WASHINGTON — Initial jobless claims fell in the U.S. at the end of last month to their lowest level since before the COVID-19 pandemic tanked the economy.
First-time unemployment filings fell by a seasonally adjusted 249,000 to 1.2 million for the week ending Aug. 1, the U.S. Department of Labor said Thursday. It was the lowest weekly total since March, signaling a recovering economy even though numbers remain at historically high levels.
The U.S. added 1.8 million jobs in July, pushing the unemployment rate down to 10.2 percent from 11.1 percent in June, the Labor department said Friday. The Trump economy added 4.8 million jobs in June.
“June’s pace was great and would have brought us back to February unemployment levels in just a couple of months, but July’s pace is considerably slower,” said Julia Pollak, a labor economist at ZipRecruiter.
“We need to add about 2.5 million jobs a month to recover all the jobs lost due to COVID by the end of year. It doesn’t seem like that is even remotely possible given that Covid cases are still high,” she said.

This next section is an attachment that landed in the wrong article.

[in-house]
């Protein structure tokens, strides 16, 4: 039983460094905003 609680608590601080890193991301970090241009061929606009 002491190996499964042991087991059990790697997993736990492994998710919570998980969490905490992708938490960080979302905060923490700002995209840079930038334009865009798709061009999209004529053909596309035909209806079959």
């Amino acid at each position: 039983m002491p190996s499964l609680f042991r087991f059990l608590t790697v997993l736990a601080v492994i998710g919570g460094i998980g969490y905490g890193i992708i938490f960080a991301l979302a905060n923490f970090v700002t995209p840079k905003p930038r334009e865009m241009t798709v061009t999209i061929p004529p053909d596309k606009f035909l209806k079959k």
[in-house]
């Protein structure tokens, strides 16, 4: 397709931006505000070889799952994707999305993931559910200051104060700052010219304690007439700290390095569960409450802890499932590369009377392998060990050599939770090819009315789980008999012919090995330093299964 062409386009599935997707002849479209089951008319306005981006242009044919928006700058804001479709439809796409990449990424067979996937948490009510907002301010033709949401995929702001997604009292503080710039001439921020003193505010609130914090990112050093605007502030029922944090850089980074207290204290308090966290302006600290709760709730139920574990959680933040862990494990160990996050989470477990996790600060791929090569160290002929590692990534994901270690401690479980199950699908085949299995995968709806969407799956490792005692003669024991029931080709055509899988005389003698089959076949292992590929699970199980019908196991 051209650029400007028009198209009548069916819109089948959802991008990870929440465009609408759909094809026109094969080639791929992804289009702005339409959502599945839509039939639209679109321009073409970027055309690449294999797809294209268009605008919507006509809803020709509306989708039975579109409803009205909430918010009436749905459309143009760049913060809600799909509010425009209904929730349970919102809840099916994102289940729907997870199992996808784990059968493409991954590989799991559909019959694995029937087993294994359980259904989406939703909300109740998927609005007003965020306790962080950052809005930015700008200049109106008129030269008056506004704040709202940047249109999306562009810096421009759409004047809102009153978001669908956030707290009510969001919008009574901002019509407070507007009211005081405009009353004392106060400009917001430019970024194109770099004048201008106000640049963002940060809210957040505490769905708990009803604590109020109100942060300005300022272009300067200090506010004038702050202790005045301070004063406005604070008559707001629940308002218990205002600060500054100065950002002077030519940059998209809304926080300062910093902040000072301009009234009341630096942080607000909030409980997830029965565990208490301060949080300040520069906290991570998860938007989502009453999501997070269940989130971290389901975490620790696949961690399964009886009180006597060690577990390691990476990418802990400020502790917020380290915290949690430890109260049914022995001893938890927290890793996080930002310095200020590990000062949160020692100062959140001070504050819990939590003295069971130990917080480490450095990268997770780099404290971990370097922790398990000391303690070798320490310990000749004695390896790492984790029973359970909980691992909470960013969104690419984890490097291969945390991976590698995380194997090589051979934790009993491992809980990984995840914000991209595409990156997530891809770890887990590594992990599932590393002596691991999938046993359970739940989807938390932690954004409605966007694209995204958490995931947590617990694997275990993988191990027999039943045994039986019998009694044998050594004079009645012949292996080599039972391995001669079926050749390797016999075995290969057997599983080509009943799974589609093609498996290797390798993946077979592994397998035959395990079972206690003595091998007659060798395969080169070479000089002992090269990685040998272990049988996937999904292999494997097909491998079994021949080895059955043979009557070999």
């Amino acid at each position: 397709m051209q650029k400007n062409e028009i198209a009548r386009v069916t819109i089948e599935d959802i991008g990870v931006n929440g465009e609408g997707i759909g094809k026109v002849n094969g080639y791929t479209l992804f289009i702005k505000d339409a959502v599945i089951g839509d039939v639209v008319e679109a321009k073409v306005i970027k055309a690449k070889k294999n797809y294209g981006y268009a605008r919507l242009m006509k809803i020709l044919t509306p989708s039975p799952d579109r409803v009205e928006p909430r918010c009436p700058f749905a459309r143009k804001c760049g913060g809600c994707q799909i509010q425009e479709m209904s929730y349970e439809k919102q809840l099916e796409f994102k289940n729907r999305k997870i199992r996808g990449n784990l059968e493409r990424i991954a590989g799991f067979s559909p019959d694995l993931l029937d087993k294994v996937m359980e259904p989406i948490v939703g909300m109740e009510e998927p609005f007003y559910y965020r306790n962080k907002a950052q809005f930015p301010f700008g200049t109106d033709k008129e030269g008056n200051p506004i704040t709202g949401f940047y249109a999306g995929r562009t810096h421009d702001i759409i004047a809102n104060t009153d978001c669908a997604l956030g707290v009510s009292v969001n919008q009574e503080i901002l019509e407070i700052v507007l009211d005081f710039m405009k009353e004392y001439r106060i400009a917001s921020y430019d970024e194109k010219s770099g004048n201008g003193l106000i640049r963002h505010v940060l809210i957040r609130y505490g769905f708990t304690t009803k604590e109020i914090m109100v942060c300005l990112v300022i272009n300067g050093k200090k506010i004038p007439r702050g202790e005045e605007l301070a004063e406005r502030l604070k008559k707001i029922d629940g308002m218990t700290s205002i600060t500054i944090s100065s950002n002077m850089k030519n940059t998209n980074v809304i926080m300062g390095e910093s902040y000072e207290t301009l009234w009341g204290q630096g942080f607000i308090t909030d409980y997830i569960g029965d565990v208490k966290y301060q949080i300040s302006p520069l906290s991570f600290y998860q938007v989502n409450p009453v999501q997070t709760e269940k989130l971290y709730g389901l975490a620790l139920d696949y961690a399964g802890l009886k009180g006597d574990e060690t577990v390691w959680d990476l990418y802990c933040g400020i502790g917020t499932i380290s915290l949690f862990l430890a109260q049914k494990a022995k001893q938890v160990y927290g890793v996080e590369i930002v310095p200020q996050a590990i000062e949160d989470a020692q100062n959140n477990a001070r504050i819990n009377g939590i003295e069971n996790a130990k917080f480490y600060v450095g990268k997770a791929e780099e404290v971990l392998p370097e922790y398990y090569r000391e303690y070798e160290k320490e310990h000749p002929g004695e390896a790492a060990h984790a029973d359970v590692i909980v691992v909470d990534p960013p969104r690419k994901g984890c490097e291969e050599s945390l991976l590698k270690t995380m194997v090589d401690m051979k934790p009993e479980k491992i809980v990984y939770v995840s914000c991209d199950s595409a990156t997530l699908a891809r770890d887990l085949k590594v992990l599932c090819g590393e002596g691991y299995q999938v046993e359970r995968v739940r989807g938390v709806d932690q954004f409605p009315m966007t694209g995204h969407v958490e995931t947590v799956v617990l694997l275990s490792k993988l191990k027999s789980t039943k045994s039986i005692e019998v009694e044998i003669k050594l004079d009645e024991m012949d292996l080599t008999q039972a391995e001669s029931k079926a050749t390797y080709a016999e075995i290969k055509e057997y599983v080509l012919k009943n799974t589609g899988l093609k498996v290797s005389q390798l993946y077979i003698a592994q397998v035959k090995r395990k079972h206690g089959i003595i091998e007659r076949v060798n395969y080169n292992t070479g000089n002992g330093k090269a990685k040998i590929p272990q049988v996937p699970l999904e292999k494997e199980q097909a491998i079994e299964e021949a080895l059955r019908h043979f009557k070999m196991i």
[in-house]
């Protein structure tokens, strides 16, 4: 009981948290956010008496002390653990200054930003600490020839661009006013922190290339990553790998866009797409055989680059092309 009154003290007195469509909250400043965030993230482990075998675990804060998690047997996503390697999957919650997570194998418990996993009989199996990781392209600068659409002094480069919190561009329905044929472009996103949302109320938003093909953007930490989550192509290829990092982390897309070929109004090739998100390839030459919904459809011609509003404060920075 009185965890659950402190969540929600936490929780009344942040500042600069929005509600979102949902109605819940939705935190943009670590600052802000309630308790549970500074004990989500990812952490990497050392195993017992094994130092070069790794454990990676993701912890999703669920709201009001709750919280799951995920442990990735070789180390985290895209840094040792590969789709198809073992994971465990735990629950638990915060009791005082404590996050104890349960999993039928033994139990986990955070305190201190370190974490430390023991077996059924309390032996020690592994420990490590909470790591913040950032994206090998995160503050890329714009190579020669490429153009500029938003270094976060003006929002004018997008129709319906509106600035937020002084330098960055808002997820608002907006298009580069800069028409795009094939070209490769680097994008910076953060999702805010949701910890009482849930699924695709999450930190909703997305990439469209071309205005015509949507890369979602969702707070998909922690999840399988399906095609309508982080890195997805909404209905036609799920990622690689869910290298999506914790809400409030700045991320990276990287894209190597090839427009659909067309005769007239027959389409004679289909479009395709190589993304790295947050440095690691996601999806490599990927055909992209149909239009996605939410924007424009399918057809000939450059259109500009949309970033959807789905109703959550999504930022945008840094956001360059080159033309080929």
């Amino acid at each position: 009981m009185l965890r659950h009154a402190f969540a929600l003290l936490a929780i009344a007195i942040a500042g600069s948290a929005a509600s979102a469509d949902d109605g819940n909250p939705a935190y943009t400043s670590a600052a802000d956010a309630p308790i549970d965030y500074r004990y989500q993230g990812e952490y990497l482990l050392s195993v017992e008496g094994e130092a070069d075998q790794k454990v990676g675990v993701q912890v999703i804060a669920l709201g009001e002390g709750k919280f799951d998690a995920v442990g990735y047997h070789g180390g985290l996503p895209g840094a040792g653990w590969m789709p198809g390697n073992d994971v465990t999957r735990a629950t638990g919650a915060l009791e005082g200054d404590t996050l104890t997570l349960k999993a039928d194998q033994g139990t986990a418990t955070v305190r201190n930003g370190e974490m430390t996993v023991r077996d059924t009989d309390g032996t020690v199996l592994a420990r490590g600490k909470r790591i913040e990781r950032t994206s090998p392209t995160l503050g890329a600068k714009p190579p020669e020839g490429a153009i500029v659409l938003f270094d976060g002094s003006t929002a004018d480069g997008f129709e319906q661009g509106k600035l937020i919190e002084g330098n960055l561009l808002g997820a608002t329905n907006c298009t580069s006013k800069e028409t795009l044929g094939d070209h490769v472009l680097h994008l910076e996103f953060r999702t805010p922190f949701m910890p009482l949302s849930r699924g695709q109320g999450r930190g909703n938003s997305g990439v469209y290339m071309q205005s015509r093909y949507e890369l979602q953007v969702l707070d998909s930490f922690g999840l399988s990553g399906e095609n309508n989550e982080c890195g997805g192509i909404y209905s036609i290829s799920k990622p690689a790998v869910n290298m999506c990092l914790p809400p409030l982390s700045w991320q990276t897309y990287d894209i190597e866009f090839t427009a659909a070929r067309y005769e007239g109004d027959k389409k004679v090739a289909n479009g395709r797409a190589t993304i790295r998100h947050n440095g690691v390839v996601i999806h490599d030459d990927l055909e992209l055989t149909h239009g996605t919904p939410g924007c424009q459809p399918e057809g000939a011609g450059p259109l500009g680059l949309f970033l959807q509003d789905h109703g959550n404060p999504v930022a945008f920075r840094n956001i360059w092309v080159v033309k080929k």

Pollack attributed the decrease in jobless claims to the expiration of the extra $600 weekly federal unemployment payments, but she said the addition of jobs in July was “better than expected.”
ZipRecruiter is seeing a weekly increase in job postings, she said.
“Jobs for e-commerce specialists, online merchants, web designers,” Pollak said. “Of course there is very robust hiring for warehouse workers and delivery drivers.”
The largest gains are coming from hard-hit industries—retail and leisure and hospitality—rehiring workers, according to Daniel Zhao, a senior economist at Glassdoor.
The latest numbers are encouraging, said Lydia Boussour, a senior economist at Oxford Economics, but also show that momentum is slowing.
“Our baseline remains that labor market conditions continue to gradually improve albeit at a slower pace,” Boussour said. “While jobs will continue to be recouped as the economy recovers, we still expect the employment shortfall to persist well into 2022 as the scarring effects of the coronavirus recession on the labor market leads to a shallower recovery.”
(Edited by Allison Elyse Gualtieri and David Martosko)